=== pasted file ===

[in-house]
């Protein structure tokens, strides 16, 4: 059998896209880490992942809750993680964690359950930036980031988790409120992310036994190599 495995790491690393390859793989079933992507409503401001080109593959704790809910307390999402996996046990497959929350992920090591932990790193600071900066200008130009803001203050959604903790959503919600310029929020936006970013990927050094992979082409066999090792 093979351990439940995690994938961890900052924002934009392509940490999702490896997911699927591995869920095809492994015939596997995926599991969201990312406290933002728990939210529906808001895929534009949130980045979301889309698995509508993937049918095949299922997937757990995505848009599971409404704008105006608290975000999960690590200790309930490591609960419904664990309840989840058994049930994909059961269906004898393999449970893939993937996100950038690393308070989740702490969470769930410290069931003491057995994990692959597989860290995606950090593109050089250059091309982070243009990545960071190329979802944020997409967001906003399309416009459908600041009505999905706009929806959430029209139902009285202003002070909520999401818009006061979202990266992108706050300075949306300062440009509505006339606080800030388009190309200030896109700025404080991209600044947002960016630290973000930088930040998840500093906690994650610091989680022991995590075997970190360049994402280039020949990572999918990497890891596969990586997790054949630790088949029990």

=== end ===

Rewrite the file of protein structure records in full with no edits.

[in-house]
């Protein structure tokens, strides 16, 4: 059998896209880490992942809750993680964690359950930036980031988790409120992310036994190599 495995790491690393390859793989079933992507409503401001080109593959704790809910307390999402996996046990497959929350992920090591932990790193600071900066200008130009803001203050959604903790959503919600310029929020936006970013990927050094992979082409066999090792 093979351990439940995690994938961890900052924002934009392509940490999702490896997911699927591995869920095809492994015939596997995926599991969201990312406290933002728990939210529906808001895929534009949130980045979301889309698995509508993937049918095949299922997937757990995505848009599971409404704008105006608290975000999960690590200790309930490591609960419904664990309840989840058994049930994909059961269906004898393999449970893939993937996100950038690393308070989740702490969470769930410290069931003491057995994990692959597989860290995606950090593109050089250059091309982070243009990545960071190329979802944020997409967001906003399309416009459908600041009505999905706009929806959430029209139902009285202003002070909520999401818009006061979202990266992108706050300075949306300062440009509505006339606080800030388009190309200030896109700025404080991209600044947002960016630290973000930088930040998840500093906690994650610091989680022991995590075997970190360049994402280039020949990572999918990497890891596969990586997790054949630790088949029990």